History and Philosophy

Values and Purpose

The principles and methods of sociocracy are often presented as “empty” meaning they can be used by any kind of organization to accomplish any aim. Values and purpose have no place in scientific method the argument goes. Sociocracy is based on studies of how things work in nature (cybernetics) and how people function in groups (sociology). It is free of ideology—any religious, economic, or political world view. No hidden agendas. No value system.

Equivalence and self-determination are  “practical” truths. “People live and work more productively when they are respected equally and have freedom of choice.”

But freedom and equality are still values. Societies rejecting these values, including nations, have been functioning for hundreds of years. Nature itself does not reflect these values. They are not inherent. They are unique to democracy, sociocracy, and some religious teachings.

The sociocratic principles, that everyone be valued equally (“equivalence”) and have control over the conditions in which they live and work (“consent”), are designed to establish and maintain values with the purpose of creating harmony in our lives, organizations, and workplaces.

Values give our lives purpose. We act because we value. 

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4 replies »

  1. I agree, but I do see more and more evidence of people striving to achieve similar goals even though they may go about it differently. The principles of sociocracy, however, are what make it workable and ensures control over the consensus process. A major problem is that people don’t understand governance. They see it as a set of laws, not a process of constructing and revising community agreements.

  2. My pleasure Sharon. My area of focus is in investments, real, direct investments: investing capital (millions and billions) into hard assets that must be made to work, operate and create something tangible. I find a great deal of similarity in what I do and and the adoption of sociocratic methods. Projects that run sociocractically are more successful and more likely to make money than those that are not. Remember also that they do not call themselves “sociocratic.” Working well in a group, where your contribution flows easily to its maximum potential, takes a great deal of courage both on the individual and especially on the leader. This is where Ricardo Semler excels. I like to think of sociocratic methods as simply being adult – no ego, no hidden agendas, no covert activities. They are a lot more fun too, for everyone.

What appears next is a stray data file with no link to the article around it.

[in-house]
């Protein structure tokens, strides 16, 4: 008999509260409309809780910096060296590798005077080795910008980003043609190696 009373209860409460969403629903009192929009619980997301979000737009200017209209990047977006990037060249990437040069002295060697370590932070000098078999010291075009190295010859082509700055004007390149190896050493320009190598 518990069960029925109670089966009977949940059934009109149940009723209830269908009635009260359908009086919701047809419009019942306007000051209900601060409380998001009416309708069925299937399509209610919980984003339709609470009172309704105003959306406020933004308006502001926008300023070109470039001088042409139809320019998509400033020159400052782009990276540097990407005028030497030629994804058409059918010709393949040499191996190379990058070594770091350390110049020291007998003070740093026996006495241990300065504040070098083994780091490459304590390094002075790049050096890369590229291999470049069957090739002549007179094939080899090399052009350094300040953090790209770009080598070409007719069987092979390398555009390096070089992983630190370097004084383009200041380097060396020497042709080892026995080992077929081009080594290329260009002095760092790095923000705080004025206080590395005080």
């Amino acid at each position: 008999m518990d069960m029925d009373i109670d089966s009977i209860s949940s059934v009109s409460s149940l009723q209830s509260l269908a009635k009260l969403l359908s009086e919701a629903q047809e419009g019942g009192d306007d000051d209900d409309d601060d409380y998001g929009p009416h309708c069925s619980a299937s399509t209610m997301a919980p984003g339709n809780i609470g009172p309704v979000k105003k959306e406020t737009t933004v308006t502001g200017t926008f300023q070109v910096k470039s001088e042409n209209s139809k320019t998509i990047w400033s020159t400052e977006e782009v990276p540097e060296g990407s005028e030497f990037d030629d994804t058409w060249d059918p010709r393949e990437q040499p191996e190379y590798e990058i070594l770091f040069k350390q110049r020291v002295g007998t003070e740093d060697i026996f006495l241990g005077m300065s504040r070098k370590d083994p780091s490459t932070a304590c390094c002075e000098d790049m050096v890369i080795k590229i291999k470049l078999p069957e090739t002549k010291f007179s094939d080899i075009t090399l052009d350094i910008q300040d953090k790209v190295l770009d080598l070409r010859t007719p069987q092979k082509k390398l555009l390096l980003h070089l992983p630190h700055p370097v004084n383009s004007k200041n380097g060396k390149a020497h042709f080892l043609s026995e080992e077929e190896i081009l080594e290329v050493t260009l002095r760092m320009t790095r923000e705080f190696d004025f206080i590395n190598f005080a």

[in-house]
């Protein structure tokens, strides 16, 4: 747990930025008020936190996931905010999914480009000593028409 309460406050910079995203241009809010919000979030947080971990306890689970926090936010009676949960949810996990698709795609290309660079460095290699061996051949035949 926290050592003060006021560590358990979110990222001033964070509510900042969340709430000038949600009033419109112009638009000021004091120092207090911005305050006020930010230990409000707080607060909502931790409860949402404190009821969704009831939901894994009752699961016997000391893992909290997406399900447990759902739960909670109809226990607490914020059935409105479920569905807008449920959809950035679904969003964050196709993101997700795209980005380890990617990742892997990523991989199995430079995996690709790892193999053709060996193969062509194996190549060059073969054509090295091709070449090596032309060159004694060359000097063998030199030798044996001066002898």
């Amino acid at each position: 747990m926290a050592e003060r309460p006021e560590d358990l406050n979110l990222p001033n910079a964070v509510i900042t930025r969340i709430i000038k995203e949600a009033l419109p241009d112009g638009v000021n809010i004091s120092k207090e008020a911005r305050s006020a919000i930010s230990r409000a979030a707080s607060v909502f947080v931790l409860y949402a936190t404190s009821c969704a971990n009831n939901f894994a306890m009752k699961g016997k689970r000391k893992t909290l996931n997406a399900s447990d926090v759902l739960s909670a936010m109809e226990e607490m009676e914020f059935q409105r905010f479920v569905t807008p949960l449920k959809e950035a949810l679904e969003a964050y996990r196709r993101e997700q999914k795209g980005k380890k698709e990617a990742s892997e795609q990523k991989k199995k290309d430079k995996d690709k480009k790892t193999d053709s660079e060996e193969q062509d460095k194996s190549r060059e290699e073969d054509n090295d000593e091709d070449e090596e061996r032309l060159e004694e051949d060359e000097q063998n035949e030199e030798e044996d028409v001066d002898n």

(I note that Google doesn’t recognise the word yet in its spell checker “sociocratic” and “sociocracy”- it’s not being used enough!)

  3. Thank you for leaving such a helpful comment. I remember your post on sociocracy. I particularly liked this question:

    “How to achieve great success, great results, rewards and satisfaction in a manner which is harmonious to the group, to other participants, and to the world in general?”

    On Semco, Gerard Endenburg has done quite a bit of work with Terra Viva which is in Brazil and Ricardo Semler also has contacts with The Netherlands. I think it is too much of a coincidence that many of his concepts and vocabulary are also central to sociocracy

  4. Yes, this is a good post. Sociocracy is both a non-secular and non-polarising form of social arrangement.

    It takes a lot of maturity and confidence in once self to be a member of a sociocratic society.

    I see Ron Paul as being a promoter of such methods even if it not labelled as such, and hence I’ll use his performance in the public arena as a gauge of acceptance of such thinking.

    Picking up in the order of 10% of votes when vying for US presidency in 2008 and 2012 it indicates that about 10% of the population understand and want sociocratic – or common sense – consensual societal management. For the remaining 90%, one can say that common sense is not so common.

    There’s a ways to go to move from colour coordination (red vs blue) to more appropriate consensual methods for managing ourselves.

    I made comments about this aspect on my post a couple of years ago (link below).

    Sociocray is the system for the 21st century. We just have to grow up to use it.


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